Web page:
Finally, tonight I started the audiobook of The Martian. I am enjoying it quiet a bit, but find that if I am not careful I will zone out when reading it.

It is so hard to pick books that I want to read or decide which books in my endless list deserve to be moved to the top of the list. It is not often that the deserving title is moved to the top. Usually I am driven more by convenience and mood than I am by quality. I can't help feeling a little like as I have gotten older I have settled for less artful books out of a desire for more mindless entertainment.

I hope that I can keep writing these general logs about what I have been reading and I what I want to be reading, they are part of what I miss the most when it comes to looking back on the content of this digital place.

Apr 16, 2015

Dystopian Wanderings

Dystopia has been defined and redefined as every generation discovers and rediscovers the power it can have as a fiction, as an informative device, as a life changing event. There are many simple way to understand dystopia, but none of them help to understand the scope of dystopia.

I pick up and put down dystopian research throughout my life. When I was 16 I read 1984 and Thomas More's Utopia and these two books changed my life. They sparked in me interest and excitement. I have been chasing that desire ever since.

I have also left and returned to blogging over the years. I have been stricken by the pressure to produce, but also by life getting in the way of things.

The way that life gets in the way is essential to many dystopian narrative, especially the real life ones we see more and more often on the news. We used to fear Big Brother, and now we know he is there, yet somehow fall under the illusion that we are safe because we are too busy to deal with it. Dystopian narratives have taught us the fallacy of safety. When one believes they have nothing to hide they have forgotten how the system works. They have forgotten the century of warnings.

I am attempting to return to my research and do a better job of keeping myself accountable. I have many online and paper notebooks filled with scrawled out half ideas. I want to give those ideas a home, without the pressure of perfection. I am going to allow my half formed ideas to surface into the light from now on. (I hope.) (I have made such declarations before.)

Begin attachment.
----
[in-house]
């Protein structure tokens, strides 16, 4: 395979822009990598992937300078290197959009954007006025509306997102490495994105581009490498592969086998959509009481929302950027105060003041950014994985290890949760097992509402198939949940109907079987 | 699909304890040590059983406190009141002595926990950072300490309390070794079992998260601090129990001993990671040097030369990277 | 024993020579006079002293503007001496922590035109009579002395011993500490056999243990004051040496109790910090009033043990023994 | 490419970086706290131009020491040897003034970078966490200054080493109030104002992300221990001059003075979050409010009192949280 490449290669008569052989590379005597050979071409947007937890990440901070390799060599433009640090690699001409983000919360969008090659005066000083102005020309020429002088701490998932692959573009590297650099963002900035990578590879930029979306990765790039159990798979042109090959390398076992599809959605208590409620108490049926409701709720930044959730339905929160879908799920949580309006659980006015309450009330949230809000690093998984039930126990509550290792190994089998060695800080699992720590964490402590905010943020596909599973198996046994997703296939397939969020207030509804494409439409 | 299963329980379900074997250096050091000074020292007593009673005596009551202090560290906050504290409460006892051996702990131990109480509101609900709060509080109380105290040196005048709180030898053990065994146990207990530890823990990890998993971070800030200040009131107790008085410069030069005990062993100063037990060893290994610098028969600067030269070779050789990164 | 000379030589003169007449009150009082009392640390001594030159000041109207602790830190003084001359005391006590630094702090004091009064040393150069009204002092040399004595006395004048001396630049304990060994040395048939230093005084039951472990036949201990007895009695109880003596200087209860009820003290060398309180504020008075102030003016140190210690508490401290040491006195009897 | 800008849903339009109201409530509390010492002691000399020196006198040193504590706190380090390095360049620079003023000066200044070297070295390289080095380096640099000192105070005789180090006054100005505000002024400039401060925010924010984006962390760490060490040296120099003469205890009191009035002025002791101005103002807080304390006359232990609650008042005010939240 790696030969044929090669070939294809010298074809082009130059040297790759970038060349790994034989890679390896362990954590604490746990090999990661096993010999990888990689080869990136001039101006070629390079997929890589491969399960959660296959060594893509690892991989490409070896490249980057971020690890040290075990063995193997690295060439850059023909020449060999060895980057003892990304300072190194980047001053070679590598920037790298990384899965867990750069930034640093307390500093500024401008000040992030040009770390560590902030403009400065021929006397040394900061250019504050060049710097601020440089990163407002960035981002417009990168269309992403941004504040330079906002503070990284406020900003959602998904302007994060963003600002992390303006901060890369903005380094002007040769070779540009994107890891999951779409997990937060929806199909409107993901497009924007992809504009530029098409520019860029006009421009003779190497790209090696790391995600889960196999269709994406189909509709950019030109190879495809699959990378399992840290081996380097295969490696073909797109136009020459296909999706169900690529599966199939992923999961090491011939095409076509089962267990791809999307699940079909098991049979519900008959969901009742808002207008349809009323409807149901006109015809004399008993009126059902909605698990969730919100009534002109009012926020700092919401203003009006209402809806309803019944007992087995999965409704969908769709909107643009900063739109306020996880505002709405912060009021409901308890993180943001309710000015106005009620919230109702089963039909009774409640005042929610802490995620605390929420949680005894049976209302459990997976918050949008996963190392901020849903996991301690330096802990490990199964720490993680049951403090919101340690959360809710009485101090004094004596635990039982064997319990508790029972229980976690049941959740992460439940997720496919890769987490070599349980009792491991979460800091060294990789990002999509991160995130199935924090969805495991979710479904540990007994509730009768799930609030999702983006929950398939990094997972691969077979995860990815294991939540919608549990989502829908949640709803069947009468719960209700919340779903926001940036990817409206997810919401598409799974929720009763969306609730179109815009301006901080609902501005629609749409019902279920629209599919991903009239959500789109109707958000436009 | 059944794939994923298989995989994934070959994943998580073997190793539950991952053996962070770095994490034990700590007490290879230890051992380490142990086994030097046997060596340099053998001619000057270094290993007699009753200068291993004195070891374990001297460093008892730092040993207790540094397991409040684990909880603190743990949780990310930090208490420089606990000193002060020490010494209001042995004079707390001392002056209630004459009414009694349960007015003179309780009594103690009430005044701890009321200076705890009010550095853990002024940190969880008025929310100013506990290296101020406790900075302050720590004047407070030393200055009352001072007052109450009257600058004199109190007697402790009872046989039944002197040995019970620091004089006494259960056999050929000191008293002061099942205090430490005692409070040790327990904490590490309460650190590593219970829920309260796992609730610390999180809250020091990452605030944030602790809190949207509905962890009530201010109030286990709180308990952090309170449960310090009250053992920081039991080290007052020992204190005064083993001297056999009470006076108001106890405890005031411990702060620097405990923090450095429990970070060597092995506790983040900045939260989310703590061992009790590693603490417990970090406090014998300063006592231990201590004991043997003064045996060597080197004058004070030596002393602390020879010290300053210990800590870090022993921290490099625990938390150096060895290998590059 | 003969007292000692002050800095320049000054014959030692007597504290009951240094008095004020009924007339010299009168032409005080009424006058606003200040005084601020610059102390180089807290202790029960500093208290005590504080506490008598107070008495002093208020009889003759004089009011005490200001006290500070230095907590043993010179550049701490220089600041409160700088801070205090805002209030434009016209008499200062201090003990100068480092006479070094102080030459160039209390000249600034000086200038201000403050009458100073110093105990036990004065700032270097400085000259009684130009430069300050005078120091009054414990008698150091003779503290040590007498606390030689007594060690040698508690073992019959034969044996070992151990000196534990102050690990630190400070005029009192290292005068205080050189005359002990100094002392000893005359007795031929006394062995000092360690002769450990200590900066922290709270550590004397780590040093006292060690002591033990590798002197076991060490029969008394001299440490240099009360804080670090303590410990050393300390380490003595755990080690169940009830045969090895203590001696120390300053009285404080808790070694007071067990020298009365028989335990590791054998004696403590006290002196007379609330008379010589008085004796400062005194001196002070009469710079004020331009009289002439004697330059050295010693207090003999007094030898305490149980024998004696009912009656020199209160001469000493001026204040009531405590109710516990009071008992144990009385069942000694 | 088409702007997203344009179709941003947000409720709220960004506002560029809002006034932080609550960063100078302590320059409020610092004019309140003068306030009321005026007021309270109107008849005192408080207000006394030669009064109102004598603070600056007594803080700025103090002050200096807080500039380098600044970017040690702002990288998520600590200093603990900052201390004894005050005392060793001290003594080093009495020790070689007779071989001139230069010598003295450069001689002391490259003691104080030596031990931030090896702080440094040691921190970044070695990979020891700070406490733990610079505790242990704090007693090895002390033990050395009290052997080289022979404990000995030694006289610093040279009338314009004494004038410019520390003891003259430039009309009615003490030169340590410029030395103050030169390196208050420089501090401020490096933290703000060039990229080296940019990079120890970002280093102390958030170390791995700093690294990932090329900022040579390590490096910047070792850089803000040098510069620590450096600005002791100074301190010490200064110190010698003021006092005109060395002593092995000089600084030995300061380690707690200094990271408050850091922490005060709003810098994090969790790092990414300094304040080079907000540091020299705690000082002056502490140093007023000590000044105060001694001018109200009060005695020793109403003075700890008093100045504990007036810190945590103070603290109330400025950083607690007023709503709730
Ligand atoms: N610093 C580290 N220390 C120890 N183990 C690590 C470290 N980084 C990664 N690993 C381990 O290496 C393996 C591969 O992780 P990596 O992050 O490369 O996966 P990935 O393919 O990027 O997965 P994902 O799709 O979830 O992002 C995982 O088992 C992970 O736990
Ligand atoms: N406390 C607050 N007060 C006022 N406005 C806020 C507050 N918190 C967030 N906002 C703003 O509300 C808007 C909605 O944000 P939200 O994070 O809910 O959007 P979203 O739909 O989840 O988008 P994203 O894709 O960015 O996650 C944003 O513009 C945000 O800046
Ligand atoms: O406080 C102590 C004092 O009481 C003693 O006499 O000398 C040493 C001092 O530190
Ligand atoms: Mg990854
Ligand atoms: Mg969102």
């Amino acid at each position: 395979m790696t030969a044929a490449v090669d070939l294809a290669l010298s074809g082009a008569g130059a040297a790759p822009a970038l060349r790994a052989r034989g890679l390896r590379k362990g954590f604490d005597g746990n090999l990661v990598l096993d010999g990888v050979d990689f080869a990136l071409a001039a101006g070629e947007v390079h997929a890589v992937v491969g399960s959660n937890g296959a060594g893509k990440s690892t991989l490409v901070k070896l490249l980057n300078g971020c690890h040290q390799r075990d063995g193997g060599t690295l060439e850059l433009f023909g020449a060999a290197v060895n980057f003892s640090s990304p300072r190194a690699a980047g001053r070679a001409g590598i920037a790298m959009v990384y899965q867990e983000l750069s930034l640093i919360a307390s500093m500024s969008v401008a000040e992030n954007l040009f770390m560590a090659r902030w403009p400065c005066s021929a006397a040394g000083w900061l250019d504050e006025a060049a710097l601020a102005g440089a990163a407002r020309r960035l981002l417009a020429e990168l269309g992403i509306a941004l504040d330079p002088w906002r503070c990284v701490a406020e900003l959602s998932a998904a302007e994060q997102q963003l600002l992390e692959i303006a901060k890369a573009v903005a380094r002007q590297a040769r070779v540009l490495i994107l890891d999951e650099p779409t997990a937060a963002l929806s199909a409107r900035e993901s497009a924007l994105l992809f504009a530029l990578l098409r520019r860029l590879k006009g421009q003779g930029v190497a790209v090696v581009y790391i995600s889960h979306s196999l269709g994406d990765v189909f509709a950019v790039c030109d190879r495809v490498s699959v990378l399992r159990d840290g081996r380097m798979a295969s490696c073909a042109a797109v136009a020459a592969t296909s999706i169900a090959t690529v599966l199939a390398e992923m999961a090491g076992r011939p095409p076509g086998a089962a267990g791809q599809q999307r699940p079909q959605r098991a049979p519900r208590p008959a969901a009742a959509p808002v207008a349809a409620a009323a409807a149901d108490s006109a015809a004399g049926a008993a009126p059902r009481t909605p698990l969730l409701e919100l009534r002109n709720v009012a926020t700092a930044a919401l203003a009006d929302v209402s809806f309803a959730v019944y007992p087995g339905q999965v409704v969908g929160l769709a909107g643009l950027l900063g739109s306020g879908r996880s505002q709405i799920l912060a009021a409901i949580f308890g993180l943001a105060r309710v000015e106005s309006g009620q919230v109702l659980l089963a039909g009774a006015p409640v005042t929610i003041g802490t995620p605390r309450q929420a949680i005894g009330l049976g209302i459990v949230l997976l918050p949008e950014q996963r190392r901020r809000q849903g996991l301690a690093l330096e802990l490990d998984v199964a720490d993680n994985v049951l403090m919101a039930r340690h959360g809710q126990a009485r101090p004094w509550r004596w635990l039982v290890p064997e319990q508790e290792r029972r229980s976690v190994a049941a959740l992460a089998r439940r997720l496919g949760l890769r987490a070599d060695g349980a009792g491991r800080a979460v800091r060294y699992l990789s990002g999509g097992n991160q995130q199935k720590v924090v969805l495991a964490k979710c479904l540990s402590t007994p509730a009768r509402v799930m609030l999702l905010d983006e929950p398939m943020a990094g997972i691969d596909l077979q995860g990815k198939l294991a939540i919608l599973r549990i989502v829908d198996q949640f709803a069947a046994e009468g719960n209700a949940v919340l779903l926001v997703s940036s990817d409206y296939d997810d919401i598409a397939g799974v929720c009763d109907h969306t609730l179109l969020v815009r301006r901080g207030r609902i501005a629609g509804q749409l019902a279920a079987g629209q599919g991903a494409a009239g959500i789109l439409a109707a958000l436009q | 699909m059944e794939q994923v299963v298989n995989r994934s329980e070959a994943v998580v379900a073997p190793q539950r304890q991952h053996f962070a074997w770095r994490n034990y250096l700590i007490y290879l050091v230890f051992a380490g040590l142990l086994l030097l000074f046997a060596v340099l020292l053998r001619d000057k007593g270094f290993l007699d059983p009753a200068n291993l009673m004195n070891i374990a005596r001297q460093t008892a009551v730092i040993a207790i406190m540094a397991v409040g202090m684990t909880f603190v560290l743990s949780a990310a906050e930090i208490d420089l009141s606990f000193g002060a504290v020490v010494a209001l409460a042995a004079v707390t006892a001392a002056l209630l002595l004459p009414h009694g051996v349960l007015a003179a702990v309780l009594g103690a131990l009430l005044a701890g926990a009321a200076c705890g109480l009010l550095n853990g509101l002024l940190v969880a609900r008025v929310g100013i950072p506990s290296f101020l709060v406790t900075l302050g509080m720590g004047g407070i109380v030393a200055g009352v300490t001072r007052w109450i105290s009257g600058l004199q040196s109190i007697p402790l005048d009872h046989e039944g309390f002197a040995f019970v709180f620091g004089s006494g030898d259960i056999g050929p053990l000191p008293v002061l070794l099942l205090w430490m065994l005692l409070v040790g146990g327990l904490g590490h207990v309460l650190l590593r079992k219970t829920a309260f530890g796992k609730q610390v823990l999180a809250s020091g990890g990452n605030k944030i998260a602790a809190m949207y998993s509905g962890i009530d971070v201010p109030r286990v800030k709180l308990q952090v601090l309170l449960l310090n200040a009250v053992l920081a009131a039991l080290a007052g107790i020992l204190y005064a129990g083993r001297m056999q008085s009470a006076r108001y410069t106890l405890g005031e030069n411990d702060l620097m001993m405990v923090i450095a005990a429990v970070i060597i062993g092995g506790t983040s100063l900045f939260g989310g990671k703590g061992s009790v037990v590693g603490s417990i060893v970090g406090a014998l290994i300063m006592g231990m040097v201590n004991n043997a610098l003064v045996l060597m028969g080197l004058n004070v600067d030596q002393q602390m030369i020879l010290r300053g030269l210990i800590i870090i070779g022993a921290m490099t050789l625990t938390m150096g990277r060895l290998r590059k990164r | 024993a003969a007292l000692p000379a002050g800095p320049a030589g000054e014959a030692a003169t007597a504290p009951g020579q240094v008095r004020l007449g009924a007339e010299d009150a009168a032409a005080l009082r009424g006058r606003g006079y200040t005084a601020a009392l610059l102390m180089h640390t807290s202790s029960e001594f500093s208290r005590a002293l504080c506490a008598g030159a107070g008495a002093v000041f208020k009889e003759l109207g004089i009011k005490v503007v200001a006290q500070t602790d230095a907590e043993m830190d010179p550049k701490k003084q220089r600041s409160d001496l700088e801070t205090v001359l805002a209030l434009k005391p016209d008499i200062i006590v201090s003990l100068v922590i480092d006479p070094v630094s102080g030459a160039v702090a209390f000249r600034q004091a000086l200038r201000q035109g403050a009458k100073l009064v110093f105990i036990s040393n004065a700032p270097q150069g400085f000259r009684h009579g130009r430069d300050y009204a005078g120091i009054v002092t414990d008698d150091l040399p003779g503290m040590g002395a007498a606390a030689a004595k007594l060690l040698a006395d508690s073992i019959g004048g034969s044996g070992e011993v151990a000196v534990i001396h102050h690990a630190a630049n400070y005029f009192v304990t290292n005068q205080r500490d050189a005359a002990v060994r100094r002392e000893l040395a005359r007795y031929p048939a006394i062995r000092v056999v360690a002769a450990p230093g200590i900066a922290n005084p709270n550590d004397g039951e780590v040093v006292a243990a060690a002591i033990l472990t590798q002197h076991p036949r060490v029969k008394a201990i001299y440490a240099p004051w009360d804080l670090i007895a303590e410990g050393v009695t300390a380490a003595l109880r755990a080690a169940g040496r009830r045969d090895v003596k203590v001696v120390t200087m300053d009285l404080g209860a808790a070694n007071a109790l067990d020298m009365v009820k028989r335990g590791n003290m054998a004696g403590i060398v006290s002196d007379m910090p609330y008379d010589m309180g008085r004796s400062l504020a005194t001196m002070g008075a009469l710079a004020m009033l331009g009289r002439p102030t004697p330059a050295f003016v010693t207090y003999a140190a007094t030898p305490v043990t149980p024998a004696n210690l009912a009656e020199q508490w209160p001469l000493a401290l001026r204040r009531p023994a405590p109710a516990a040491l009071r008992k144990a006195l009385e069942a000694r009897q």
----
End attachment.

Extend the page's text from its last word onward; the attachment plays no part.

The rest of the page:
One thing I am hoping to accomplish is returning to young adult dystopian novels I have enjoyed in the past and reflecting on what I liked and why I might recommend them. Since my interest in this subject area started the market has only grown. It is easy to become disconnected with the quality titles that existed before The Hunger Games. Or the gems that released within the noise of the subsequent sub-genre boom. The issue of definition has always been a problem, but thanks to The Hunger Games, everyone has an idea of what a dystopia is. It may just be as simple as calling it a bad place.

With the growth in the popularity of this type of fiction the distinction between dystopian literature and novel with dystopian themes is essential. In the past, when there were limited texts and resources we often identified books with dystopian themes as examples of dystopian literature, but as the market has been flooded with more and more examples of books with dystopian themes it becomes mandatory to make the distinction.

Like all science fiction, dystopia is about the fear of the current political climate.  We think of dystopia as a warning of the future that may come, but it is really about the future that is already here. Memory is often a theme in dystopian literature, in part because we fear what will happen if we forget what has happened in the past. There are so many lessons to be learned by past mistakes. Without the ability to access them we will easily repeat them. 

Reality is always changing and so are things that we think of as immutable. Facts are what we call the theories of our age and while we can be quick to point out the mistakes of the past, we aren't willing to accept that we may be making some on our own.
Bibliophile Exploring Dystopia | Food & Community | Utopian Projects